For most people, deciding to start a family begins with allowing the woman in the couple to become pregnant, and then, nine months later, giving birth to a child, and a new phase of life begins. For other couples, unfortunately, the old fashioned way of doing things may not be most the feasible way, and there can be any number of reasons for this.
Medically, a hopeful family may be advised not to undertake pregnancy and childbirth because it poses too many health risks for the mother and/or the baby. If a mother is diagnosed with a heart condition, as one example, then the demands of pregnancy may be too much for her body to cope with, and she could seriously endanger her life and the child’s. On the other side of the equation, a natural pregnancy might no longer be biologically possible, despite being medically healthy. A woman may have been diagnosed with uterine cancer, and though she is healthy now, the surgery involved to save her life removed her uterus. Similarly, same-sex male couples cannot have a traditional pregnancy since neither partner has a uterus in which to nurture a child.
For couples with a strong wish to have a newborn child with genetic characteristics of the hopeful family, adoption, while a common solution, is not the ideal one for this situation. Instead, surrogacy, that is, the process of finding a willing surrogate mother, is the better alternative.
Surrogate motherhood, however, can be an expensive investment. But just how expensive can it get? We’re here to break down the surrogacy costs to make it easier to understand what kind of finances are involved.
One of the bigger expenses will be determined by the type of fertilization method a hopeful family wishes to use. Traditional surrogacy involves the surrogate mother using her egg, while donated sperm, usually from the hopeful father of the couple, is artificially inseminated. Costs may rise if a couple wishes to use donor sperm from another source, or they may drop if the couple decides to forgo artificial insemination and have the hopeful father have actual sexual intercourse with the surrogate mother, though this is an extremely rare choice in the 21st century.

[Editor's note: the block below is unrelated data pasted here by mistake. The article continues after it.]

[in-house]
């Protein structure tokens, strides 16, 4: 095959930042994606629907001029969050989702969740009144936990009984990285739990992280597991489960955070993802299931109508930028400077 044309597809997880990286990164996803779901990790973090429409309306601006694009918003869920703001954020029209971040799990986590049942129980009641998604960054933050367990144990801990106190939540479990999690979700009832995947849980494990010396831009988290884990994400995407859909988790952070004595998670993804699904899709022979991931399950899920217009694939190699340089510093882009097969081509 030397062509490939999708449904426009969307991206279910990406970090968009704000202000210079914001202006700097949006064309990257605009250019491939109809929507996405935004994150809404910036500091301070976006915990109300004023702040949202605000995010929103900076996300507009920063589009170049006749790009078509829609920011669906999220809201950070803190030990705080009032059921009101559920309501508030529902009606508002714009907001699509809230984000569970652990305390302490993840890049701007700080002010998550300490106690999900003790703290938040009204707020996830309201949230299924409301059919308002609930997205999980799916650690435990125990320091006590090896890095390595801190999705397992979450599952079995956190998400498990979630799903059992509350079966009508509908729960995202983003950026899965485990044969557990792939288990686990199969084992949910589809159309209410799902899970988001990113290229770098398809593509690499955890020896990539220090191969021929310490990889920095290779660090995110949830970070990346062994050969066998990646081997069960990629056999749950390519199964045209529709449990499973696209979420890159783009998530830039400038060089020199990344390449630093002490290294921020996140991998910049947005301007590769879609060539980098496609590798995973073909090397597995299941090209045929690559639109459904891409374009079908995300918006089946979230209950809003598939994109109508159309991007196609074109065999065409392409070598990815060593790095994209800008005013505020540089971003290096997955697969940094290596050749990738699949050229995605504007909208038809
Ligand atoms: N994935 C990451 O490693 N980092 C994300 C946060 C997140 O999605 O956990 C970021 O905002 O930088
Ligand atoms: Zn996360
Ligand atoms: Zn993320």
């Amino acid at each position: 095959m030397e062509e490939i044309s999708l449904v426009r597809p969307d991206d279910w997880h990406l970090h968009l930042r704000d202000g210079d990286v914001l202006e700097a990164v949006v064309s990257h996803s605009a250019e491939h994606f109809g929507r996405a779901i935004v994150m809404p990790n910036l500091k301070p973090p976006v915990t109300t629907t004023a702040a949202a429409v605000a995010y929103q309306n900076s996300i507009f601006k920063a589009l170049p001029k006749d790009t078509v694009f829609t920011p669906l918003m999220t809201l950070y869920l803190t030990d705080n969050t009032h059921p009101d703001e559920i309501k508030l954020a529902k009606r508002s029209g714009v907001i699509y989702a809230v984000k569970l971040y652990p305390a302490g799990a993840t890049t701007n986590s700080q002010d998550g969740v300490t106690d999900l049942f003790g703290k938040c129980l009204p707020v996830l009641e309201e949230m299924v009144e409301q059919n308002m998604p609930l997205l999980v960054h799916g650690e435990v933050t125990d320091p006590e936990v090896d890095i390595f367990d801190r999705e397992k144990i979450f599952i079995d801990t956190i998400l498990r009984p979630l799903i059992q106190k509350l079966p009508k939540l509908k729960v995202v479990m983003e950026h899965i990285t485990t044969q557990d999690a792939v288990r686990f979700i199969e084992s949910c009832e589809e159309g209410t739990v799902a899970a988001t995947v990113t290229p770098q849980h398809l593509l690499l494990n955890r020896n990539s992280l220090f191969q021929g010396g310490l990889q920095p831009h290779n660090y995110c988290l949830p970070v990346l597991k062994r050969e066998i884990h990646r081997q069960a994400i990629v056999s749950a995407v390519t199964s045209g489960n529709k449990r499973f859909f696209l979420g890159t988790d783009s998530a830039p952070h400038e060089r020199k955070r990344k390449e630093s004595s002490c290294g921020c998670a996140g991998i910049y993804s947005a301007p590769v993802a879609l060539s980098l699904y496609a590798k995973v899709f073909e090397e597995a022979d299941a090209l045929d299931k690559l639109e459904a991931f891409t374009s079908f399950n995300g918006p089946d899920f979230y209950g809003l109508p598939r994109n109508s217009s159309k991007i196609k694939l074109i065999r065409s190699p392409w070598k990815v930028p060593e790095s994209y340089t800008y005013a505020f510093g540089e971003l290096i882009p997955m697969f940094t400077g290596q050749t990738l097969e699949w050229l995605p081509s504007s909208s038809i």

On the other end of the spectrum is gestational surrogacy. With this method, the sperm and egg from the hopeful couple, or other selected donors, is used. The egg and sperm are fertilized in a laboratory to confirm fertilization and viability through a process known as In Vitro Fertilization. Once fertilization has occurred, the egg is implanted in the surrogate mother. On average, one IVF process costs about USD 12,000.
This cost, however, can go up if additional considerations are required, such as screening or specimen retrieval. Specimen retrieval is required if the father, mother, or both, have stored their egg or sperm cryogenically. A woman that has undergone removal of her ovaries, for example, may have had her eggs removed and preserved for a future date so she could still bear her own genetically connected children. The same goes for a man who may have been diagnosed with testicular cancer. Usually, removal of a specimen costs an additional USD 1000.
Screening, either through pre-implantation genetic diagnosis or screening, is a way to ensure that a genetic disorder that may affect the family, such as cystic fibrosis, or Down’s Syndrome, is not passed on to the baby. An IVF egg is examined to determine whether the undesirable condition has been expressed or not. In some cases, parents opt for multiple IVF fertilizations to ensure that even if one of the eggs carries the condition, one of the others will not. A screening can cost about USD 2500, and a full IVF procedure with screening may total USD 25000.
Working With An Agency
There is also the additional cost of working with a surrogate mother. The safest way to do this, with the best success rate, is to engage the services of a surrogacy agency or clinic. This is because when you work with an experienced organization, they take care of important factors like screening for lifestyle and medical suitability so that you don’t have to administrate these tasks yourself.
Your biggest cost here will be whether you choose to go with a compassionate or compensated surrogacy. In a compassionate surrogacy, the surrogate mother only accepts money for her primary needs, such as living expenses as the pregnancy progress, and, of course, medical costs like check-ups, and the birth of the baby. With a compensated surrogacy, however, the surrogate mother’s contribution is also recognized financially, and she profits from her efforts, with a payment that goes to her similar to a business transaction for a product or service. Compensated surrogacies may average USD 50,000 or more, depending on the part of the world.
Additional finances come into play, such as the living expenses for the surrogate mother, and the costs of travel and accommodation if you go to another country for the surrogacy. There may also be legal costs to settle the citizenship status of the child, but much of this can be handled by a single agency if you find one with the right range of services.